Out to Lunch

As the tractor approached I peered as closely as I could, across the distance, through the window of the cab. Who was driving? There were two pieces of motorized equipment out there and I’d brought lunch for one* of the operators. field one

It wasn’t till he stopped the machine and climbed down that I recognized the man as my brother-in-law. We picked our way across the ruts and stones toward each other.

“I can never tell which one of you is which, when you’re on machinery,” I said. “Good thing I’ve never flashed my tits at you!”

Bruce didn’t say anything, but got a mischievous look (not uncommon with him). Perhaps he was thinking, “Well now, what would be so bad about that!” or (and I sure hope not) “That’s what you think!”

I carried on toward my destination, knowing a certain someone would be plenty hungry. Blackbirds in trees along the quarter-section’s perimeter were so loud I thought of monkeys in a jungle.

Don’t ever believe Saskatchewan is all flat. I went up a hill and over a dale before reaching Voratio.

field three

He walked to meet me and stuffed a ham and cheese sandwich into his mouth while I asked a stupid question.

“You said you finished seeding this last night. So what are you doing now?”

The learning never ends. They are spreading clover seed, which will come up … next spring? Later in this season? I’m never sure I get it right. As a matter of fact, I’ve frequently gotten it wrong, alas.

A grateful thank you, a quick kiss, and we both turned back — he to his tractor and his work, I to my car and my afternoon of doing exactly as I please (if doing dishes, sweeping floors, warming up leftovers for supper, baking sandwich buns, and spraying tent caterpillars can be considered pleasing. I guess they are when they’re your own ideas.).

At the top of a hill I took this photo looking toward all three of our vehicles, which you can barely see in the distance:

field two

I hadn’t come with the right shoes for trekking across the field, but that didn’t stop me. Not only was I wearing my “get-up,” but am still breaking in those new sandals and wearing leggings tucked into socks that are sprayed with UffDa’s essential oils to help keep the ticks off. Look how dusty my shoes and socks are! Those are black sandals, remember.

field four

*It is just not right to take lunch out to one and not the other, and I don’t like it when that happens. Bruce would be finished here shortly, he said, and never expects me to make his lunch anyway. I insisted he eat one of the sandwiches to keep him going till he got home.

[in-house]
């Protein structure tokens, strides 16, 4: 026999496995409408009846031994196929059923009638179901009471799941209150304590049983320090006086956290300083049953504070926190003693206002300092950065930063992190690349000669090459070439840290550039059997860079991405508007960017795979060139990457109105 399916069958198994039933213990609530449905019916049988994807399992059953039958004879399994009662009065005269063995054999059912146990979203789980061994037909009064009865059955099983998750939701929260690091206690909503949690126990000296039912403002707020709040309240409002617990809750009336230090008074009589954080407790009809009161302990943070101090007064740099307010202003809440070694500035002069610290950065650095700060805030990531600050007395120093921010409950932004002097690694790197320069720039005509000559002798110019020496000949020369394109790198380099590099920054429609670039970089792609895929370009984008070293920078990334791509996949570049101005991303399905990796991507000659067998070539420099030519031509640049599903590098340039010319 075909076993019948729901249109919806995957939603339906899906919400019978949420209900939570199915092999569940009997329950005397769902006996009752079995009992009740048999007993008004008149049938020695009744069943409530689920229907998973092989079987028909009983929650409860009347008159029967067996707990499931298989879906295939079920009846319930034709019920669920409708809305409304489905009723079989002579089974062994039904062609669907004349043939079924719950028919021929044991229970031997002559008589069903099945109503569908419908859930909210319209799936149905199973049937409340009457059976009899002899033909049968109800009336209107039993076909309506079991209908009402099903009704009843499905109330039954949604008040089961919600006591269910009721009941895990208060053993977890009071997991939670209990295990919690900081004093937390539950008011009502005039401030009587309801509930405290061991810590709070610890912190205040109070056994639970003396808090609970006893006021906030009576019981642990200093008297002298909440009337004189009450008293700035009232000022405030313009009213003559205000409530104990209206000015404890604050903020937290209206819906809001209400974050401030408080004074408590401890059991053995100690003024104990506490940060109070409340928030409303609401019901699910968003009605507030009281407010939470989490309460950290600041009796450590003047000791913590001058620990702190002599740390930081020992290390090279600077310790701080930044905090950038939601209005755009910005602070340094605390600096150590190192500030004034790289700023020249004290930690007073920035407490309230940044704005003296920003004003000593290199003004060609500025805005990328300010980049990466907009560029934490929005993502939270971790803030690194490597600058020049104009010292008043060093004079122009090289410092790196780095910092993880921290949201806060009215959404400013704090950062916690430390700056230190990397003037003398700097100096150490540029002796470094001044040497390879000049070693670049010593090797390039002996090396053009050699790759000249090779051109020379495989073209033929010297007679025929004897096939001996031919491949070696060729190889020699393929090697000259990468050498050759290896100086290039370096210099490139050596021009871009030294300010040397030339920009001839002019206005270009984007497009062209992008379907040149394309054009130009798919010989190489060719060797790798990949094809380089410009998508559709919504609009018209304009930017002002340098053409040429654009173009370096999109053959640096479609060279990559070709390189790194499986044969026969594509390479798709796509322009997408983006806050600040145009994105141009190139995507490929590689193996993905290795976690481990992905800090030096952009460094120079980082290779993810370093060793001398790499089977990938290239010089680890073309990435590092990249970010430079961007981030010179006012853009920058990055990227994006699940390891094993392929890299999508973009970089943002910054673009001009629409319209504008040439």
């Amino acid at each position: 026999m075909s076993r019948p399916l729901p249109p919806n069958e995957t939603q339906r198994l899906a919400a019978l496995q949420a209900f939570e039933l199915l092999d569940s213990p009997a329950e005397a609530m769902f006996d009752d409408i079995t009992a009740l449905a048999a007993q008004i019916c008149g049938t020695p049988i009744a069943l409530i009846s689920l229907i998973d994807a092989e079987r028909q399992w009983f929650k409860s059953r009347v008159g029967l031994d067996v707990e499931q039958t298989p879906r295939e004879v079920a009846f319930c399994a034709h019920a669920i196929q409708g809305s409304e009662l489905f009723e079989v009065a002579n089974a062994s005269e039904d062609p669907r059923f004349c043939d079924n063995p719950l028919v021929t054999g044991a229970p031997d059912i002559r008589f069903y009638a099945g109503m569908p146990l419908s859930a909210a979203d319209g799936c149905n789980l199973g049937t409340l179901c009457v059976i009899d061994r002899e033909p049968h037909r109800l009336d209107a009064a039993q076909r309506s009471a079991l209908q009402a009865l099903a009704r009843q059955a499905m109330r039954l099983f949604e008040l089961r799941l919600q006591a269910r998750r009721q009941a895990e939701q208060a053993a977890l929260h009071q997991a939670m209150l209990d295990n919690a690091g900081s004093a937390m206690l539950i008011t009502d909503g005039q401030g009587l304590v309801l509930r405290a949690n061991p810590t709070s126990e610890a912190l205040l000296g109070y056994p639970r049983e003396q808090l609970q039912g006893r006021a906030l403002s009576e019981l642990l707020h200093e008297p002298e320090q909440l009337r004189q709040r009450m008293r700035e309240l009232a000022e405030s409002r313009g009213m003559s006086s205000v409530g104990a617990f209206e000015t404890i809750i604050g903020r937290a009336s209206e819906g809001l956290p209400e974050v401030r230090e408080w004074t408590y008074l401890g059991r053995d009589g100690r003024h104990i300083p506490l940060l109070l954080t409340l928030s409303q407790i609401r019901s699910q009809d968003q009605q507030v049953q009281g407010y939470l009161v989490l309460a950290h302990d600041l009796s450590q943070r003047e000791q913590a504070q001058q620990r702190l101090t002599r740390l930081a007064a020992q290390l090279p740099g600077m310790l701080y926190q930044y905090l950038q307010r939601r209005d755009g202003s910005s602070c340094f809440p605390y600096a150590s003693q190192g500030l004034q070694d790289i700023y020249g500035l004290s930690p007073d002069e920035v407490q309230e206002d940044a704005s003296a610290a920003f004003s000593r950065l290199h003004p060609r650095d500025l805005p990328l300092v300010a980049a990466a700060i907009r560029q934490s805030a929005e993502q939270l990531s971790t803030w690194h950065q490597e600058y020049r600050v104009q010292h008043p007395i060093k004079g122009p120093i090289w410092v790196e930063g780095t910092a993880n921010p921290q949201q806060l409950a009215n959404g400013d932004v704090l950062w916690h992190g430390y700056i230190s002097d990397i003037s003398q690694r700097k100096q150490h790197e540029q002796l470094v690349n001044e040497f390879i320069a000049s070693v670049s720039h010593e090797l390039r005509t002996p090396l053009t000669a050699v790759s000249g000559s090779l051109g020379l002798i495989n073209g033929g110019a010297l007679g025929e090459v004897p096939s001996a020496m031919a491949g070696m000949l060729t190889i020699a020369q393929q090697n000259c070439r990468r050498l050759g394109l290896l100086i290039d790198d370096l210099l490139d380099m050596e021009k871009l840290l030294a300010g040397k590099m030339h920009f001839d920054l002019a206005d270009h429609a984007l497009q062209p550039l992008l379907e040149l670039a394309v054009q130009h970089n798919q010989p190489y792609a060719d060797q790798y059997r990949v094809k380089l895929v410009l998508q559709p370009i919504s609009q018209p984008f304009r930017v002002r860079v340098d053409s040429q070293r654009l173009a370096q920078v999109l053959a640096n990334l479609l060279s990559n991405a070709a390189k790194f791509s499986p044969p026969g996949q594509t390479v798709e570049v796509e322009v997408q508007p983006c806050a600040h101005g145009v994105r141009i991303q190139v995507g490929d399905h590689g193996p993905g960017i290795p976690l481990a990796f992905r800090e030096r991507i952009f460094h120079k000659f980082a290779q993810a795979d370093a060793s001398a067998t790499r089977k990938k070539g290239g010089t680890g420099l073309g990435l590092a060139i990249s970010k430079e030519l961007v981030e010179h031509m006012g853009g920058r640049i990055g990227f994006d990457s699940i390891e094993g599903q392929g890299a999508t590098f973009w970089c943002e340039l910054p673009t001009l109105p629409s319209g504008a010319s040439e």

10 thoughts on “Out to Lunch

  1. The part that caught my attention in this post was the flatness of Saskatchewan. I’ve visited a few times and felt a little unnerved by how flat it is. Where I live there is ocean on one side of me and a mountain that stretches the length of the city. So very different!


  2. Birdie,
    Those photos were taken from the bottom of a hill and from the top of a hill. A fairly BIG hill, too! My camera does weird things when it focuses.
    The prairie in the southern part of the province is flat, but here in the parkland the land undulates. There is flat land too, of course, but to my eye most of the land ripples.
    To people from mountainous areas, it still looks flat. That makes sense too, in comparison.


  3. Nice sandals, love the leggings! All dressed up with somewhere to go, :)

    We spray our clothing with a 1% solution of permethrin, shirts, pants socks, and hats. Biting bugs don’t land on any part of our bodies covered by the clothing, but we have to use insect repellent on our hands, necks, and bare parts of our heads. The spraying process requires caution, mask, gloves, long sleeved clothing, but as the chemical dries it bonds with the fabric and becomes inert. Insects avoid anything sprayed with it, they really do.


  4. Maggie,
    I really need to get some of that stuff for the fella’s work clothes, I guess, and then we need to keep work clothes separate from the everyday. Although the everyday are also exposed to ticks and mosquitoes …


  5. Kate, I got my concentrate from an online equestrian store, from the USA at the time, I couldn’t find it in Canada, although I am sure it is here. I bought 1 litre, a lifetime supply, I use 1 tsp of concentrate to 4 cups of water to get my 1% solution, mix it in the spray bottle and there you have it. Since it is inert it doesn’t affect other clothing. There is a smell though, not too strong, but you can tell which clothes are treated and which are not.


  6. I spend a lot of time trying to convince those who haven’t seen Sask. in person that it is not all flat. Not where I live in the rolling parklands anyway. The problem is that the one dimensional photos we post tend to flatten out the hills and valleys.


  7. Ralph,
    PLUS there is the “relative” thing. A guy from BC was here and we took him to tour around the countryside and I said, “Now see, does this look flat to YOU?” and he said “Yup.”
    In comparison to mountains, yeah, it’s flat.
    But really, it ain’t flat. Except in places. And there, it’s *impressively* flat!


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